Saturday, 9 September 2017

ODD MAN OUT - A Motiveless Murder?

Remarkably, no murder had ever been recorded in Rawtenstall until, in the summer of 1948, the body of 68-year-old Nancy Chadwick was found, brutally beaten to death and dumped on a main road. The incident sent shock waves around this peaceful and god-fearing Lancashire mill town. Locals locked their doors, fearing a savage killer was on the loose. Great was their surprise, then, when a short, 41-year old local woman, who had barely known Nancy, was arrested and charged with the killing. The victim would be described, even by her own family, as ‘abnormal’, but this description would also be applied to her alleged killer.

Margaret Allen, a former bus conductress, who habitually wore men’s clothes and insisted on being called ‘Bill’, was arrested and immediately confessed to the murder. Oddly, she could give no satisfactory explanation for why she had done it. ‘I must have been in one of my funny moods,’ was all she would say. Following one of the shortest murder trials on record, Margaret was duly convicted and sentenced to death for what the court deemed ‘a motiveless murder’.

Following a failed campaign led by Annie, the young woman who was the accused’s only friend, and most probably her lover, Margaret ‘Bill’ Allen was hanged on 12 January 1949 at Manchester’s Strangeways Prison. The case attracted surprisingly little publicity at a time when Margaret’s anomalous condition was little understood and the term ‘transgendered’ had not yet been coined.

Did she do it? If so, why did she do it? If not, who did it? 70 years on, I disclose evidence which was suppressed at the time, and ask you to consider whether the verdict and society’s treatment of ‘Bill’ would be any different today.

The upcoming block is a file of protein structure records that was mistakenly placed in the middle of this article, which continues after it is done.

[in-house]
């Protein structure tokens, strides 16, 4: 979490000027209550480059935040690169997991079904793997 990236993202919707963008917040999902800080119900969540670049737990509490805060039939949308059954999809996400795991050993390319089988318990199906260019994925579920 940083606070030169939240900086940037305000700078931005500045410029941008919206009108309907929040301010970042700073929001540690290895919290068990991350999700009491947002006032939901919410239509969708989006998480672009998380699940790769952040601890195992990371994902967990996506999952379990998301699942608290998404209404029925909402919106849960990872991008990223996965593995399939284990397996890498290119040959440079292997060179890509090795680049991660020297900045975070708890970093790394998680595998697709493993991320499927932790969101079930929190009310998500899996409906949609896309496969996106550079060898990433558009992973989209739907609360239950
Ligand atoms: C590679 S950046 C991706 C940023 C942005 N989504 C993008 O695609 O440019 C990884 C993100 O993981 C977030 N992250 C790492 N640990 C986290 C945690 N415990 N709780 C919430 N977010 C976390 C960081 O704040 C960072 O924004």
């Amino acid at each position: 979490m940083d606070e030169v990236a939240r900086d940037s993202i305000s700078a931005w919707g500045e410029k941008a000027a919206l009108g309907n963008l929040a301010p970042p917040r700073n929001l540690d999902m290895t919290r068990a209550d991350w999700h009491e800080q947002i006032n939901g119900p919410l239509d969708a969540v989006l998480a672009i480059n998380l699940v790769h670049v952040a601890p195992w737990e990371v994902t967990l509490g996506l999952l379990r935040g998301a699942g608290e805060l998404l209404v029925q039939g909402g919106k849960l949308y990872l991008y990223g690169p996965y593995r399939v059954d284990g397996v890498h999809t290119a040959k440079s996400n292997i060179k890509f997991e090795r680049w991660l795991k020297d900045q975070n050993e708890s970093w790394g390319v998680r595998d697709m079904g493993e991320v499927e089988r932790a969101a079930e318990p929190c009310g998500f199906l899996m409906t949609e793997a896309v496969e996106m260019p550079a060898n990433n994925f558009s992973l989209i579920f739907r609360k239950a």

‘In her latest book, Odd Man Out, Denise Beddows paints a vivid picture of post-war Rawtenstall, and of the difficult lives of three women – a murder victim, her killer and the killer’s lover. This is an exceptionally well researched account of a true crime and is a sensitive exploration of the difficult life and brutal death of this transgendered woman whom history has forgotten’ – Murder Monthly.

‘… another fascinating piece of research by the author of ‘Running with Crows – The Life and Death of a Black and Tan’. In her latest book, ‘Odd Man Out’, Denise Beddows relates the intriguing but surprisingly under-reported case of Margaret ‘Bill’ Allen, Britain’s only transgendered killer. This beautifully written account of a long-forgotten murder and execution highlights the shortcomings in the police investigation and leads us through the life and devastatingly sad fate of this tragic figure. It is particularly moving to read of the effects Allen’s execution had on others and to know what happened next to all those involved.’ – Pete Bloggs, ‘Bloggs on True Crime’.